"It is well settled that an amended pleading supersedes the original pleading...." Blount v. Carlson Hotels, 3:11CV452-MOC-DSC, 2011 WL 6098697, at *1 (W.D. N.C. Dec. 6, 2011) ( citing Young v. City of Mount Ranier, 238 F.3d 567, 573 (4th Cir. 2001) ("The general rule... is that an amended pleading supersedes the original pleading, rendering the original pleading of no effect.")). Even under the less stringent standard applied to Rule 54(b) motions, Alvarez's apparent belief about the purpose of the amended complaint is not a basis for reconsideration. See Fayetteville Investors, 936 F.2d at 1470. Further, the Court previously amended its September 16, 2014 Memorandum Opinion and Order to clarify that claims against Moss only as to Alvarez's right knee injury had been dismissed. ECF No. 149, 150. Accordingly, Alvarez's motion will be denied.

C. Moss's Motion

Moss argues that he is entitled to dismissal because the amended complaint "contains insufficient allegations to support a claim against [him]" in connection with the medical treatment of Alvarez's left knee. ECF Nos. 151, 151-1 at 5-7. Alvarez argued that Moss disregarded the risk to his left-knee when he "responded [to Alvarez's complaints] with mild pain medication." ECF No. 153-1 at 5.

The Eighth Amendment bars "unnecessary and wanton infliction of pain" by its prohibition of cruel and unusual punishment. Gregg v. Georgia, 428 U.S. 153, 173 (1976).[16] To state an Eighth Amendment claim for denial of medical care, a prisoner must demonstrate that the actions or omissions of the defendants amounted to deliberate indifference to a serious medical need. See Estelle v. Gamble, 429 U.S. 97, 106 (1976). Deliberate indifference to a serious medical need requires proof that, objectively, the prisoner plaintiff was suffering from a serious medical need and that, subjectively, prison staff were aware of the need for medical attention, but failed to provide it or ensure that needed care was available. See Farmer, 511 U.S. at 837.[17]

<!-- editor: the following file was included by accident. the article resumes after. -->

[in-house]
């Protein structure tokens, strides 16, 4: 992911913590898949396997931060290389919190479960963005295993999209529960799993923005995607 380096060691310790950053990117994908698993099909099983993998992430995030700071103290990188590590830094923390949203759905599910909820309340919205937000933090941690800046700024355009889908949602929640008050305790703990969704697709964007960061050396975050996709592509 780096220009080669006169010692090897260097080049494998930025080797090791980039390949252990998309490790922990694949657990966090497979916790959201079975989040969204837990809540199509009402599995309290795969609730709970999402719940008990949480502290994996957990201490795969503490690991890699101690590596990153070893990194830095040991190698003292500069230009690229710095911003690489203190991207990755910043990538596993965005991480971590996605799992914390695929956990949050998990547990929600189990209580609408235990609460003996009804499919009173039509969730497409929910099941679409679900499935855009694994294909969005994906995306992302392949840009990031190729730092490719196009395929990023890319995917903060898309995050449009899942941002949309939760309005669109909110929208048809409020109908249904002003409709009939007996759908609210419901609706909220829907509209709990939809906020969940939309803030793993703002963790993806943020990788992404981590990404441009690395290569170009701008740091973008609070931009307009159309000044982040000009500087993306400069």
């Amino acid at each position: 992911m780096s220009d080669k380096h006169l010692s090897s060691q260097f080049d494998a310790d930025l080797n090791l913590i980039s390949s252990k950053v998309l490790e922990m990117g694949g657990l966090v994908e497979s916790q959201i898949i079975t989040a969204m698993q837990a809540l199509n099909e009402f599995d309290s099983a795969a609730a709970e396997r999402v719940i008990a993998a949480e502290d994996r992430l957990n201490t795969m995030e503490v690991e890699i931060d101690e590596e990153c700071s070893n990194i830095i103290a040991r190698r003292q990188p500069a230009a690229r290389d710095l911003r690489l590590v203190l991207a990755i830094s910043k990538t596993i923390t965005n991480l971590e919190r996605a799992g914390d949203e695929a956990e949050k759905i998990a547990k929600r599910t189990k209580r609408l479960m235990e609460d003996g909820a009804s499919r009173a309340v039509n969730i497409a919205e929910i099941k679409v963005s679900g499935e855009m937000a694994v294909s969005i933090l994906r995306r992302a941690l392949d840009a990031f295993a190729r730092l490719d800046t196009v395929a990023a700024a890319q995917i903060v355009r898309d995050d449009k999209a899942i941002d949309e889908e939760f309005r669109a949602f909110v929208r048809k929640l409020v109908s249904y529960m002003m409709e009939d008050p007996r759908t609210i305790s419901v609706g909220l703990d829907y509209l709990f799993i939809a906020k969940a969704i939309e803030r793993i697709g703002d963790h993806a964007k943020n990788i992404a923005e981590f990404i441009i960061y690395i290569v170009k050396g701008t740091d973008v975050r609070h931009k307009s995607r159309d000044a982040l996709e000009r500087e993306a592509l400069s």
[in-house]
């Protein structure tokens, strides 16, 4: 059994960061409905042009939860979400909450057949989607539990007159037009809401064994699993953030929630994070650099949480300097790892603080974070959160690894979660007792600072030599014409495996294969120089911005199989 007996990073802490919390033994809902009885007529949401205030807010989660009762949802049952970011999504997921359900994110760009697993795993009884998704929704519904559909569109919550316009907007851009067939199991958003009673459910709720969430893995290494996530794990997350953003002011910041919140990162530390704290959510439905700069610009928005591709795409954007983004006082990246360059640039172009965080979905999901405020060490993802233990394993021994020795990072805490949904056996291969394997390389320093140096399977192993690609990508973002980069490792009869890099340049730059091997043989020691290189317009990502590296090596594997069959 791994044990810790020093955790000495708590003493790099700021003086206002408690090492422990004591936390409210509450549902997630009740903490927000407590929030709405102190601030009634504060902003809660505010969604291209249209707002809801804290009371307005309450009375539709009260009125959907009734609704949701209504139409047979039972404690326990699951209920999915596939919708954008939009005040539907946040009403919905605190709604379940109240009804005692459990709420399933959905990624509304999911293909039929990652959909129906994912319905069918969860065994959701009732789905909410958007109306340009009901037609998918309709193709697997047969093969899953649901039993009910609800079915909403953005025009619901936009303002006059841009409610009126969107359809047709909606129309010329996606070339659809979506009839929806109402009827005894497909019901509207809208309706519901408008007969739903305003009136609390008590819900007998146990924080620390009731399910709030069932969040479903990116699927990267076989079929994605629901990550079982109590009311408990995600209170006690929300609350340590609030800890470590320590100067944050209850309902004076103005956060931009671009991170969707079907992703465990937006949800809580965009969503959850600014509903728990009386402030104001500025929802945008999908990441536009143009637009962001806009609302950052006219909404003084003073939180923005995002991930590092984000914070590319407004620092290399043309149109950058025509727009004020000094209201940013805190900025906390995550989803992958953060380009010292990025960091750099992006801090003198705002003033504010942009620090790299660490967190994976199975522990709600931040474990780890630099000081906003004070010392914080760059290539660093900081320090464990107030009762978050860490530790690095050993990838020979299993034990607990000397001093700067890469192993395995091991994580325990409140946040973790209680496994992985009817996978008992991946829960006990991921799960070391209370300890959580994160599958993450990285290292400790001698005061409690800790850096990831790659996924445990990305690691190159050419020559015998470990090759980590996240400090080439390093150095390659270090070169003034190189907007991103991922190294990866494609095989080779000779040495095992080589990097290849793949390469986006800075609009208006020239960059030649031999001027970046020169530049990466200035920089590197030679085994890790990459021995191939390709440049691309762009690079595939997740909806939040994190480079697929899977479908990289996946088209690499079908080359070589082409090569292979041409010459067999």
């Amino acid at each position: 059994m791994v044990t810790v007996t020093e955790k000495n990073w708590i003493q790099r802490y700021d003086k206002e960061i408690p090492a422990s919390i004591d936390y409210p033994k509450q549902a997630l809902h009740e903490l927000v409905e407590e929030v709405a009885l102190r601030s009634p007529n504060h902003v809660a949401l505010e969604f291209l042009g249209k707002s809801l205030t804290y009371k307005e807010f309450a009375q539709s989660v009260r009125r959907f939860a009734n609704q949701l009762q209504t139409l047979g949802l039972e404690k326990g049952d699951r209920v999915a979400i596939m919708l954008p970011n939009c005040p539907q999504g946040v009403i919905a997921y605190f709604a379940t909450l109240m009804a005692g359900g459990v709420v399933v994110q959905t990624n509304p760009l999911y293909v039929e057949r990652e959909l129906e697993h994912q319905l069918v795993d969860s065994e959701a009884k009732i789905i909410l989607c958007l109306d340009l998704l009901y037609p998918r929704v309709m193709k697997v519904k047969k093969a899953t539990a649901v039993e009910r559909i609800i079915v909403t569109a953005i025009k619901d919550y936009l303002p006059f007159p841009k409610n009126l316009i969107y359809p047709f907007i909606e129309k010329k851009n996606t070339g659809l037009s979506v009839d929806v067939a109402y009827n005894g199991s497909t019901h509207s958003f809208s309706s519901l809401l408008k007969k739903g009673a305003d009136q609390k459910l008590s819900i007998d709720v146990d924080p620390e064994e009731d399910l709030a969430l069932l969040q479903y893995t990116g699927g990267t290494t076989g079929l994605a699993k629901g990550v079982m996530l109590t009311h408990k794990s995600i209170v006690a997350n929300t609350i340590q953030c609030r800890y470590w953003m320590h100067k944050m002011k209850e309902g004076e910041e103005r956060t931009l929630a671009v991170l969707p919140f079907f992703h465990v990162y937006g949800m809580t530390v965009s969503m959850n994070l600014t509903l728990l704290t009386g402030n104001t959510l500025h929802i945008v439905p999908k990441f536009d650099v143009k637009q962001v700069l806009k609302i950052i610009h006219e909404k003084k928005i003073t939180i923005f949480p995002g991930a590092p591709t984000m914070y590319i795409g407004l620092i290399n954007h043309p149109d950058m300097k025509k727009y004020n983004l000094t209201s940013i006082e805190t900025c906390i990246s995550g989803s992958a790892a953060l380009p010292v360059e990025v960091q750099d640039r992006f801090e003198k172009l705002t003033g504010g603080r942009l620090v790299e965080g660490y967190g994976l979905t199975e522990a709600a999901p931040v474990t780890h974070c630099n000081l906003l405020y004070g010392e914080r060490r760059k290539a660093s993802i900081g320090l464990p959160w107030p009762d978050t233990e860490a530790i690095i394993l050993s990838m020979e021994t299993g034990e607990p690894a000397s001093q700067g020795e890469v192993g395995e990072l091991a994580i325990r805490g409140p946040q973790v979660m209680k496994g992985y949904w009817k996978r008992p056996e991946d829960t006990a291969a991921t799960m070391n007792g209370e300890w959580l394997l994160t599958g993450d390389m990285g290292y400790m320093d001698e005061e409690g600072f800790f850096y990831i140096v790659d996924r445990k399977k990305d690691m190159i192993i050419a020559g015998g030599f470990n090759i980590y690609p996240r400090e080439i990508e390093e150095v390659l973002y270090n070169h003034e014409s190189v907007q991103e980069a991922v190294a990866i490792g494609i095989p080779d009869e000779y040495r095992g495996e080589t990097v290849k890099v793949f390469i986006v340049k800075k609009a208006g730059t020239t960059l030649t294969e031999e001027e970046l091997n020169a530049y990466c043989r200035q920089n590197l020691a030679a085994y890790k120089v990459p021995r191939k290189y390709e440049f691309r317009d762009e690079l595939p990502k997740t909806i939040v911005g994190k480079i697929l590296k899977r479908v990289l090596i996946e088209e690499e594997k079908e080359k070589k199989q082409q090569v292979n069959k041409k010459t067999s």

Objectively, the medical condition at issue must be serious. See Hudson v. McMillian, 503 U.S. 1, 9 (1992) (there is no expectation that prisoners will be provided with unqualified access to health care). Proof of an objectively serious medical condition, however, does not end the inquiry.

The subjective component requires "subjective recklessness" in the face of the serious medical condition. Farmer, 511 U.S. at 839-40. "True subjective recklessness requires knowledge both of the general risk, and also that the conduct is inappropriate in light of that risk." Rich v. Bruce, 129 F.3d 336, 340 n. 2 (4th Cir. 1997). "Actual knowledge or awareness on the part of the alleged inflicter... becomes essential to proof of deliberate indifference because prison officials who lacked knowledge of a risk cannot be said to have inflicted punishment.'" Brice v. Va. Beach Corr. Ctr., 58 F.3d 101, 105 (4th Cir. 1995) ( quoting Farmer, 511 U.S. at 844). A health care provider must have actual knowledge of a serious condition, not just knowledge of the symptoms. See Johnson v. Quinones, 145 F.3d 164, 168 (4th Cir. 1998).

If subjective knowledge is established, an official may avoid liability "if [he] responded reasonably to the risk, even if the harm was not ultimately averted." Farmer, 511 U.S. at 844. Reasonableness of the actions taken must be judged in light of the risk the defendant knew at the time. Brown v. Harris, 240 F.3d 383, 390 (4th Cir. 2011); ( citing Liebe v. Norton, 157 F.3d 574, 577 (8th Cir. 1998) (focus must be on precautions actually taken in light of suicide risk, not those that could have been taken)). Mere negligence does not give rise to a constitutional claim. See Short v. Smoot, 436 F.3d 422, 427 (4th Cir. 2006) ( quoting Farmer, 511 U.S. at 835).